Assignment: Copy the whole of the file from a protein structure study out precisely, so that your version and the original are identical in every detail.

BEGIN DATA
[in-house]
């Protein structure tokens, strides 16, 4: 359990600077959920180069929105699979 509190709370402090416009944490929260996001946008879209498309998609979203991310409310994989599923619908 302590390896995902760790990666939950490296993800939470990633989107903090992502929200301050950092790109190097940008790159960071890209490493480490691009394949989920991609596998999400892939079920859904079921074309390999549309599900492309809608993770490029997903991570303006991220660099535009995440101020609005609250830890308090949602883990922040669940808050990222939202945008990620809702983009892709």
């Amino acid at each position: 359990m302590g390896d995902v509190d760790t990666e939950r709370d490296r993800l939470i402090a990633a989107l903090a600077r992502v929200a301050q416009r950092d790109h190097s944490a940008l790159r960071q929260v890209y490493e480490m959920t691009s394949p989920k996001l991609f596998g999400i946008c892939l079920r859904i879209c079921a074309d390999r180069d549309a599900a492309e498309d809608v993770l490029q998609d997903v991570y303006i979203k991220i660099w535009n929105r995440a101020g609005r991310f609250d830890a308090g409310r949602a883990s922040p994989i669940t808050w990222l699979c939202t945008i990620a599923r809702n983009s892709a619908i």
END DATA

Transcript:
[in-house]
């Protein structure tokens, strides 16, 4: 359990600077959920180069929105699979 509190709370402090416009944490929260996001946008879209498309998609979203991310409310994989599923619908 302590390896995902760790990666939950490296993800939470990633989107903090992502929200301050950092790109190097940008790159960071890209490493480490691009394949989920991609596998999400892939079920859904079921074309390999549309599900492309809608993770490029997903991570303006991220660099535009995440101020609005609250830890308090949602883990922040669940808050990222939202945008990620809702983009892709």
């Amino acid at each position: 359990m302590g390896d995902v509190d760790t990666e939950r709370d490296r993800l939470i402090a990633a989107l903090a600077r992502v929200a301050q416009r950092d790109h190097s944490a940008l790159r960071q929260v890209y490493e480490m959920t691009s394949p989920k996001l991609f596998g999400i946008c892939l079920r859904i879209c079921a074309d390999r180069d549309a599900a492309e498309d809608v993770l490029q998609d997903v991570y303006i979203k991220i660099w535009n929105r995440a101020g609005r991310f609250d830890a308090g409310r949602a883990s922040p994989i669940t808050w990222l699979c939202t945008i990620a599923r809702n983009s892709a619908i």